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Global health student explores myriad of opportunities at ASU

Elizabeth Hunt
October 02, 2013

Editor's Note: This story is part of an ongoing series about student excellence at the university. To read more about some of ASU's outstanding students, click here.

When Elizabeth Hunt was a little girl, she wrote down all of the things that she would do once she grew up. Among the items that she has already accomplished are traveling and attending a top university. (The private jet hasn’t panned out yet.)

With a drive to succeed through hard work and by experiencing as many different aspects of her major as possible, Hunt has traveled to Costa Rica and served on internships where she’s made a real difference in people’s lives. Plans are also in the works to earn her master’s degree in public health.  

“I want to work with tribal communities, at the community or national level, through the health care system,” Hunt said. “I want to be a part of the continued advocacy of health care for tribal communities and possibly work within the Indian Health Services at the national level.”

Among Hunt’s many adventures was an internship with the United States Department of Agriculture through the Washington Internships for Native Students in Washington, D.C., while she was attending community college. Taking classes on federal Indian policy and working with the food safety inspection service division of the USDA proved to be a great experience.

“It was a tremendous growing experience where I became more independent, more professional and focused on what I want to do in life,” she said. “It was fun, too.”

After learning about ASU during the internship, visiting the Tempe campus and exploring majors offered through the School of Human Evolution and Social Change in the College of Liberal Arts and Sciences, Hunt decided that ASU was the school for her.

“The student advisors are very helpful,” she said.

After earning her associate's degree in her hometown of Ventura, Calif., tackling the challenging academic rigor at ASU was stressful at first.

“The workload was a big adjustment for me. There are so many readings and writings here, and a demanding schedule,” she said. “I learned about the single study rooms provided by the libraries and still use them to do my work.”

Yet, she soon discovered that opportunities are plentiful at ASU.

During her first semester, she joined the Pre-Health Association of Native American Leaders, where she made friends and practiced her chosen field through health outreach. Hunt is a member of the Western Cherokee Nation of Arkansas and Missouri and is of Mexican descent.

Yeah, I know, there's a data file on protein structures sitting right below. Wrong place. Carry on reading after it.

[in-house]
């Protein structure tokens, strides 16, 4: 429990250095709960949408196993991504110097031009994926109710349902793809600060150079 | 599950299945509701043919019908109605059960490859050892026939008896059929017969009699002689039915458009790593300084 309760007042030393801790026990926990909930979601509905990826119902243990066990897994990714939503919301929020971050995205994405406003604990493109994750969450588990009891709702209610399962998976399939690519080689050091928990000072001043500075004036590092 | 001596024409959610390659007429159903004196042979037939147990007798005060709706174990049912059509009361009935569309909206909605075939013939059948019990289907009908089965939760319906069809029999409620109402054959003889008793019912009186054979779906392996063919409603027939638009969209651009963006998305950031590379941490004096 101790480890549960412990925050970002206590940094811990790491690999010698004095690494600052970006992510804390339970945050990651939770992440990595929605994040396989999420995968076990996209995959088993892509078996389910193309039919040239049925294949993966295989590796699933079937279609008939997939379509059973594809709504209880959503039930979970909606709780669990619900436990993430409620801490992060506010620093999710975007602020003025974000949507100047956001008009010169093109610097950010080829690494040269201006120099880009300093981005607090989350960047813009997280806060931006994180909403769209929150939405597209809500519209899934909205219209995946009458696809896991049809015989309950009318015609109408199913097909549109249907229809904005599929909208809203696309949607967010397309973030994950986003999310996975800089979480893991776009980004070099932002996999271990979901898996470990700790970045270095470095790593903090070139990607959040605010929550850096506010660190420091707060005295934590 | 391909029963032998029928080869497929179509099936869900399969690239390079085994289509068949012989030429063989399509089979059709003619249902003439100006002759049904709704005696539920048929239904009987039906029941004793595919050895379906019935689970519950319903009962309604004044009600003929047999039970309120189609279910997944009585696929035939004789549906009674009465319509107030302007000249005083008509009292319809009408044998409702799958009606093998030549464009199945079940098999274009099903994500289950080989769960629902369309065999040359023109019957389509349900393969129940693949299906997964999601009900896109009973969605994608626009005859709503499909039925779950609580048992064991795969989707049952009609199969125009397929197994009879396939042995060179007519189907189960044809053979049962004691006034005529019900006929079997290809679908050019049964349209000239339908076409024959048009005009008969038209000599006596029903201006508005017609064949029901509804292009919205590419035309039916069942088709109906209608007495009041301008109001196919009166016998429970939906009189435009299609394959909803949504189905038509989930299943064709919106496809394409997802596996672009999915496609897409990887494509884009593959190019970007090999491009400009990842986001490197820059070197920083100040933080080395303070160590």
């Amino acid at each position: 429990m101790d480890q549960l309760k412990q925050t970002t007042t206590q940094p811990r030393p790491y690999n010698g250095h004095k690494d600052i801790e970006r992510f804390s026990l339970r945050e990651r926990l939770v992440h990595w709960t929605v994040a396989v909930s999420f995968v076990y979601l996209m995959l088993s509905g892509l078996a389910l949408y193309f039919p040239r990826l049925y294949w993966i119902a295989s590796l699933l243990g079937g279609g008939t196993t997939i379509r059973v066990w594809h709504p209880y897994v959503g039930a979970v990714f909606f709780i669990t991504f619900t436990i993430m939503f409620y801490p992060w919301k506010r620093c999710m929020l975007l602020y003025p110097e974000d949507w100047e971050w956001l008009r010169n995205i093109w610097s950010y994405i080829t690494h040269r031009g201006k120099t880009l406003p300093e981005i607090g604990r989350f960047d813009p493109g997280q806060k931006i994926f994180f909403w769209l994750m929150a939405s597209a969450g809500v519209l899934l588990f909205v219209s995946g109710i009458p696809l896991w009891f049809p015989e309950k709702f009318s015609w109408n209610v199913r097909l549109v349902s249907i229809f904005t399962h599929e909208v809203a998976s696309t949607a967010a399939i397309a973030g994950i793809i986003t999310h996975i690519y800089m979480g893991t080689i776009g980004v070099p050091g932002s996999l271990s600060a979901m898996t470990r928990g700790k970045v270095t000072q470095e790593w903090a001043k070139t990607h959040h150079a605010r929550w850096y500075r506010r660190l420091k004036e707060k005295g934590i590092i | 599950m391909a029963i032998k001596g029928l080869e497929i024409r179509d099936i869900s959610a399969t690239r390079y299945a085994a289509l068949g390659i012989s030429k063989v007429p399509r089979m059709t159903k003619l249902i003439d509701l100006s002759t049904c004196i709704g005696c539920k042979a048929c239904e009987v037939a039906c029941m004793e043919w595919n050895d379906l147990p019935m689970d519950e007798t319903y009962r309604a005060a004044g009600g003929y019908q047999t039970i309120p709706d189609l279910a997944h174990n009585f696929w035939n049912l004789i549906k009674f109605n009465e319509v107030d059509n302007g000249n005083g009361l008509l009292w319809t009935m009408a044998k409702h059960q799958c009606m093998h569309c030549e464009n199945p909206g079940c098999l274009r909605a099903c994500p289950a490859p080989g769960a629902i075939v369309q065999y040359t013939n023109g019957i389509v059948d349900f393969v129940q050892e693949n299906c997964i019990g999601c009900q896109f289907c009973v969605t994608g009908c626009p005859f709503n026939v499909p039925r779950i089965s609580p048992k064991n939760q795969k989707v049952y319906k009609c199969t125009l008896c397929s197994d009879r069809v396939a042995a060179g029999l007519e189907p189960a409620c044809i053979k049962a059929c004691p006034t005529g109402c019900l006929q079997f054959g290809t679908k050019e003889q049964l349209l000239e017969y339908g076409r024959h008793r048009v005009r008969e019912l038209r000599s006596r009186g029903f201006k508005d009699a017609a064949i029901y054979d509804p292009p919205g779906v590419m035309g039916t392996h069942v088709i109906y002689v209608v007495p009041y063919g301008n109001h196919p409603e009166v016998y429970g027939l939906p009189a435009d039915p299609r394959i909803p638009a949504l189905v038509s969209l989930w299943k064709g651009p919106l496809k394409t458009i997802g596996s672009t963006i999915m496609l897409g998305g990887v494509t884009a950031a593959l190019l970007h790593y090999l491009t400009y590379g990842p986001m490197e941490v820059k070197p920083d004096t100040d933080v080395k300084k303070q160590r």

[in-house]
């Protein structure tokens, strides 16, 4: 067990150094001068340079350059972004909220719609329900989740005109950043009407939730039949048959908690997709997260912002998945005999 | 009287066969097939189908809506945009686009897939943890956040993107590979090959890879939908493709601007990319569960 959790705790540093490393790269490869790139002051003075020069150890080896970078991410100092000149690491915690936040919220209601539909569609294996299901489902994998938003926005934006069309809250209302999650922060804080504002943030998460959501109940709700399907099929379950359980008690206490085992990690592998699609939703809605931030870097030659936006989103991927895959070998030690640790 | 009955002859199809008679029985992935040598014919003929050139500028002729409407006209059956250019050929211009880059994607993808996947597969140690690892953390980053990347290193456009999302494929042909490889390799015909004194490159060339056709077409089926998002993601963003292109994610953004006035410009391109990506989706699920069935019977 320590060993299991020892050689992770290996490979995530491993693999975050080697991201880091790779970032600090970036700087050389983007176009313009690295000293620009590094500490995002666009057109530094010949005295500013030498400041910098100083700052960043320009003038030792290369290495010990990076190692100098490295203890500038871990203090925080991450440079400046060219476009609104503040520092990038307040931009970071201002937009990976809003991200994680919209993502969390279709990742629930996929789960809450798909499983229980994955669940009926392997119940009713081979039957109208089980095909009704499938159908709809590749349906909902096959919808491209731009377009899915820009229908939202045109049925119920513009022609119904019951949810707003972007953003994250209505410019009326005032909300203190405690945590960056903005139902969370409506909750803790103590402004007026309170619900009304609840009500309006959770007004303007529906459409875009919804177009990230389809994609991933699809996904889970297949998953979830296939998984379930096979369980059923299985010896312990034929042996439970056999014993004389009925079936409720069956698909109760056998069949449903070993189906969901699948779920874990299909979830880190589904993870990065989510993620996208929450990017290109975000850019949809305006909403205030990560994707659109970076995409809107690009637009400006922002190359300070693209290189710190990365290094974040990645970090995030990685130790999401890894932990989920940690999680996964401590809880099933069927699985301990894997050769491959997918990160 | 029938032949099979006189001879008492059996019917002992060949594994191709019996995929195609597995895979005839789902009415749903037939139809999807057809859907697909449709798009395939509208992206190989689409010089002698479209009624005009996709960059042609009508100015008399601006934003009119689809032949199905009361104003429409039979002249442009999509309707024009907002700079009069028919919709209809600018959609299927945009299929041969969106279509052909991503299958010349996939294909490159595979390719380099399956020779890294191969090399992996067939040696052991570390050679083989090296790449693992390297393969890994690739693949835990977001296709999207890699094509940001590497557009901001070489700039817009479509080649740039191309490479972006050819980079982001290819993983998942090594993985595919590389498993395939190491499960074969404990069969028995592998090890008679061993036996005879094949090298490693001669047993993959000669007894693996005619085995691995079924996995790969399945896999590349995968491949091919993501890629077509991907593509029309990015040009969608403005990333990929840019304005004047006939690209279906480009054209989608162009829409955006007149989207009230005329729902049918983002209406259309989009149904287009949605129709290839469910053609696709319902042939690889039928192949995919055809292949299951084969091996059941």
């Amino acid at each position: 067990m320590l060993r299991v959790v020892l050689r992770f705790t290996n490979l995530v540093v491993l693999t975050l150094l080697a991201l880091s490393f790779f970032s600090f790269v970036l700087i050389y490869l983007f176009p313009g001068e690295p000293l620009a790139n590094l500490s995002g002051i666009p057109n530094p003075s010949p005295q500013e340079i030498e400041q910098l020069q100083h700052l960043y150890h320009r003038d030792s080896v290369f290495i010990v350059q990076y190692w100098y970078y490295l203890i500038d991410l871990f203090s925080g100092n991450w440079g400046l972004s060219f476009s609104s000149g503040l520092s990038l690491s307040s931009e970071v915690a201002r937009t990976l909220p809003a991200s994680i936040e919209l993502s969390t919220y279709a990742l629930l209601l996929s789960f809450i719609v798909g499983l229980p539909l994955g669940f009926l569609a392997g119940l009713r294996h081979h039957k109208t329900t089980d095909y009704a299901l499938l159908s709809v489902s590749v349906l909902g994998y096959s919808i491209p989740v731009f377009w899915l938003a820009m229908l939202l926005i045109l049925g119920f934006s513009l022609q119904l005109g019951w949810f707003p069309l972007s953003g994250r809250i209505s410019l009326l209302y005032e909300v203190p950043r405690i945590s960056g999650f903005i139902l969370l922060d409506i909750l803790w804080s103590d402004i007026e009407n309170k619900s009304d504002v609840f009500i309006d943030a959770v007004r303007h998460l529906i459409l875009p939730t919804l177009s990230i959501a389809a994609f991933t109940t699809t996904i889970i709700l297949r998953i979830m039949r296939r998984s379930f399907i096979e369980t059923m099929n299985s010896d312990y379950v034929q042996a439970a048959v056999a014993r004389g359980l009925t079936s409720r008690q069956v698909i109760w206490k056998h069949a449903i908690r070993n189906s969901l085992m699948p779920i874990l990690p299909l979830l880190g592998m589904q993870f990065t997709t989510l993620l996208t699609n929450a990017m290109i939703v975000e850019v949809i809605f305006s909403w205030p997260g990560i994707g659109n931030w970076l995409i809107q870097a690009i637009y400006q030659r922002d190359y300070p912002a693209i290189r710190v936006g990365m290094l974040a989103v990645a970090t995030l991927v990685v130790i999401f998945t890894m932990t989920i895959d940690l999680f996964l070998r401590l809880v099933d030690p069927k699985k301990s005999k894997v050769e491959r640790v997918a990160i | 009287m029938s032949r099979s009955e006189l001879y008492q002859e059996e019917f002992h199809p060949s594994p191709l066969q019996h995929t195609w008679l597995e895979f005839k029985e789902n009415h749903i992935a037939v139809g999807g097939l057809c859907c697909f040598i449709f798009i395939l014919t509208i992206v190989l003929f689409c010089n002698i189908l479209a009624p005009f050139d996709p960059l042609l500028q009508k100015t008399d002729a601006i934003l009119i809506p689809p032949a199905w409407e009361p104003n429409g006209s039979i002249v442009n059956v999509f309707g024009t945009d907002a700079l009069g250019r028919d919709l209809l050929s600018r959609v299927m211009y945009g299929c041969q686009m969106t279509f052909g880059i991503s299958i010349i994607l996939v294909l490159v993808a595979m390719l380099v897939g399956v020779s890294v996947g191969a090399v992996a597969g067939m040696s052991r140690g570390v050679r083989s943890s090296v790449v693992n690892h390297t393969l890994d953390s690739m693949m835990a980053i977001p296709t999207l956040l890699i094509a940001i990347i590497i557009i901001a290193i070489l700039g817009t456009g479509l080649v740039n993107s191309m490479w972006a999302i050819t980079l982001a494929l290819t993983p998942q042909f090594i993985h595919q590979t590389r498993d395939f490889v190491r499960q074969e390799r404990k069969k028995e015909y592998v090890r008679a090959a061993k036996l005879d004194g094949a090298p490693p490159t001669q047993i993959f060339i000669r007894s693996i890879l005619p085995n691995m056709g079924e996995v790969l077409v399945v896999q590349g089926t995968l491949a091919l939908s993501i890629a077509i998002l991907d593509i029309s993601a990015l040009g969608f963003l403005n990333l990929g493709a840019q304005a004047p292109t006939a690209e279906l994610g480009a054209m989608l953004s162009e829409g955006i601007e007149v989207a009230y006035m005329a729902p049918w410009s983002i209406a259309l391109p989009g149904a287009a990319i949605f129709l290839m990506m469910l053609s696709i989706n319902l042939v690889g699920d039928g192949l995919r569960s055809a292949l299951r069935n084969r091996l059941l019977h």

Costa Rica was Hunt’s destination during the summer of 2012 when she participated in a community health research internship and stayed with a family in the Ngobe Territory. Research consisted of looking at health behaviors in residents’ homes and their relationship to intestinal parasites that many people in the area carry.

“It was very intense,” she said. “Living without electricity and having to boil my water in a rice cooker were complete shocks to my system. It was a very good wake-up call not to take things for granted.”

An internship this past summer for the Centers for Disease Control and Prevention Undergraduate Public Health Scholars program through the Maternal and Child Health Careers/Research Initiatives for Student Enhancement Program by the Kennedy Krieger Institute provided her with the opportunity to work with the American Diabetes Association (ADA) in Los Angeles, where she practiced community outreach, aided in hosting information tables at local health fairs and was responsible for scheduling and attending Congressional meetings with the ADA.

“It was really empowering. Working with underrepresented communities is definitely a passion of mine,” she said.

Especially poignant for Hunt was learning more about diabetes, since a family member has the disease.

“My dad has diabetes. It was nice to learn more about educational outreach and this complex disease,” she said.

Giving back to her father is a primary driver in her quest to help others through health outreach. She and her sister will be the first in their family to earn their bachelor’s degrees.

“Others who are getting their college education, or are considering doing so, can do it. It just takes a lot of questions to figure out where to go, and hard work,” she said. “Keep pushing, because it’s going to be difficult. Do an internship if you can. My first internship with the USDA changed my life. It was just great.”

What’s next on her “to do” list? Perhaps a doctoral degree. And someday, that private jet.